An increasing number of young people across Britain are wising up to the fact that Jeremy Corbyn is a fictional character designed to cheer them up in bad times.
With his white beard, affinity for red and promises of handing children lots of free stuff, Jeremy Corbyn has become one of the most enduring fictional characters in Britain.
Now though, the children the character was aimed at are growing up and starting to realise that they’ve been bamboozled by their parents and the media.
‘I’d write to Jeremy Corbyn every year with a list of things I wanted and I’d always get them. But then I started to find receipts in my mother’s purse or dad’s wallet. It’s upsetting to realise Jeremy’s not real but I appreciate my parents letting me have my innocence for as long as possible,’ said Kylie Potterham, 24, from Lewisham.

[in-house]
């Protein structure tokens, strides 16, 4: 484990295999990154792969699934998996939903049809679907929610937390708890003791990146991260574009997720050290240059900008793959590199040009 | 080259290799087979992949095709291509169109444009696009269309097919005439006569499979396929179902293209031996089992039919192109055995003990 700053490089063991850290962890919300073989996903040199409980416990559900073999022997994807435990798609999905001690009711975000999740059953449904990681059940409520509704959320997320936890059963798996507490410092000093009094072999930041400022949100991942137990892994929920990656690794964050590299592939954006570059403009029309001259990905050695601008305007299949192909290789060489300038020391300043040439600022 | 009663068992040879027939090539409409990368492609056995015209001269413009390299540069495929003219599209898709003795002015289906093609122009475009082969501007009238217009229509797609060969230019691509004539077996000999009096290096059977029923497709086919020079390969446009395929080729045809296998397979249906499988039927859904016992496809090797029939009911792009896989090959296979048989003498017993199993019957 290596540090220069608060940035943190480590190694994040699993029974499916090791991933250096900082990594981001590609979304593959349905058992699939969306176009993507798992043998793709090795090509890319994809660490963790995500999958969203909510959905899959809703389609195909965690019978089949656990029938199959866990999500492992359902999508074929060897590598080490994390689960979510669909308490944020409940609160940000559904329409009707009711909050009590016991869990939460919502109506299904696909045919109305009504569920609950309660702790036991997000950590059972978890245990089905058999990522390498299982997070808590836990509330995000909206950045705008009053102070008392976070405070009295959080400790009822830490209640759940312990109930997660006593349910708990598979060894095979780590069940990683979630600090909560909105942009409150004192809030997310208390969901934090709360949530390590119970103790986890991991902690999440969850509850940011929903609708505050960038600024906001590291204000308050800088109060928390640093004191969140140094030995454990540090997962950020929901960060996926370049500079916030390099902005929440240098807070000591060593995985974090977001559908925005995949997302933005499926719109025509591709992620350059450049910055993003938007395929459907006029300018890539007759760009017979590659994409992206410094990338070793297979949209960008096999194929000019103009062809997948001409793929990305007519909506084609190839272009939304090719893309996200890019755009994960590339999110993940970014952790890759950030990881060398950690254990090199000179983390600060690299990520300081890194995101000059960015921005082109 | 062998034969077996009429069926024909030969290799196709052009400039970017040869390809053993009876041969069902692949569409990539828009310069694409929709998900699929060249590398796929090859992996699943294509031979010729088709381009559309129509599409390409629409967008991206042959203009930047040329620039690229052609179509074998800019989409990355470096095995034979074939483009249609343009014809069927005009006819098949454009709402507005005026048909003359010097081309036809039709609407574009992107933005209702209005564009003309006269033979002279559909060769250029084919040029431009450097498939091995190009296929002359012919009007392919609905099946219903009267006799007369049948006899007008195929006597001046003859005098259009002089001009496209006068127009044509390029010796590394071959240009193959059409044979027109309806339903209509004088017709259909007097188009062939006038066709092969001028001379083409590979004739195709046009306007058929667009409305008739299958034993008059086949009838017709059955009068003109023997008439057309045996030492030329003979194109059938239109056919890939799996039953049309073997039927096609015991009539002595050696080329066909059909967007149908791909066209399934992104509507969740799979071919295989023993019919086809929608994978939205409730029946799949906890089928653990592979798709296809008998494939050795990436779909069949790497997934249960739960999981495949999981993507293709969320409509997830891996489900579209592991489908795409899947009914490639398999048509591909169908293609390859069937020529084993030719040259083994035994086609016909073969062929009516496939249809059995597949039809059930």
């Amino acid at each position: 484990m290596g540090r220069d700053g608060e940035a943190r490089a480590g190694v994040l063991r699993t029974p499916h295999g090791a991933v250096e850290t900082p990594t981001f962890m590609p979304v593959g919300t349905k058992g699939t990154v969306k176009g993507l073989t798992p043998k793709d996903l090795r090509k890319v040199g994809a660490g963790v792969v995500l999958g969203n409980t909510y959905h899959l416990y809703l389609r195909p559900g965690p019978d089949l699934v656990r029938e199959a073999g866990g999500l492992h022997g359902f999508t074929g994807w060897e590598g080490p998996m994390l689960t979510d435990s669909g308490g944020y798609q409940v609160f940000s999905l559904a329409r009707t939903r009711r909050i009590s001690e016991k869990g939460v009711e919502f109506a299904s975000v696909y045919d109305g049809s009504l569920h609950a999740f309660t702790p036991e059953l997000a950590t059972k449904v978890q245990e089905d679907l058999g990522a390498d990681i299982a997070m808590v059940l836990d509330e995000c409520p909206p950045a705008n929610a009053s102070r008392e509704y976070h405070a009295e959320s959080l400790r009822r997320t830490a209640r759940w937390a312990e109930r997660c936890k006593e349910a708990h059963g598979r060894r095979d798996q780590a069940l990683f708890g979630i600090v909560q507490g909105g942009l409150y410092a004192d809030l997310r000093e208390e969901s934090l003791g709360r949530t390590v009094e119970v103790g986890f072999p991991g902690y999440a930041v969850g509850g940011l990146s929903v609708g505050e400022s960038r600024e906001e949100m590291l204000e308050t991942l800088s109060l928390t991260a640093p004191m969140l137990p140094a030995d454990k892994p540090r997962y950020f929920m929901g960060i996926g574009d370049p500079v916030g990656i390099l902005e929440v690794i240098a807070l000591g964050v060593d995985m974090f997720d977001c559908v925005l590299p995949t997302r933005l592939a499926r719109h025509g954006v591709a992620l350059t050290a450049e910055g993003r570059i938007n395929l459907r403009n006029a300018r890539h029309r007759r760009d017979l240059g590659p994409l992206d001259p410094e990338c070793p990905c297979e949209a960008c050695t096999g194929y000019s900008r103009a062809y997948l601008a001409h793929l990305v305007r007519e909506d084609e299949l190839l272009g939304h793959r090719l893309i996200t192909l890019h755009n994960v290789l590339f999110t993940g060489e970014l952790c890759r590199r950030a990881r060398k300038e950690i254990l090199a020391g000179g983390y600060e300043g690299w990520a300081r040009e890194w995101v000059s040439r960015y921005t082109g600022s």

Many other parents are being upfront with their children about the true nature of Jeremy Corbyn, telling them he’s just a symbol for kindness and generosity.
‘When you really think about it, the economics of Corbyn just don’t add up. You can’t produce things for free. I think it’s better to be open and honest with your children about him,’ said R. Murdoch, a concerned Australian immigrant.
Still, the legend of Jeremy Corbyn will always live on. Children will tell tales of his gifts, sing beloved carols such as ‘Oh, Jeremy Corbyn’ and swear blind that they’ve seen him. That’s the innocence of youth.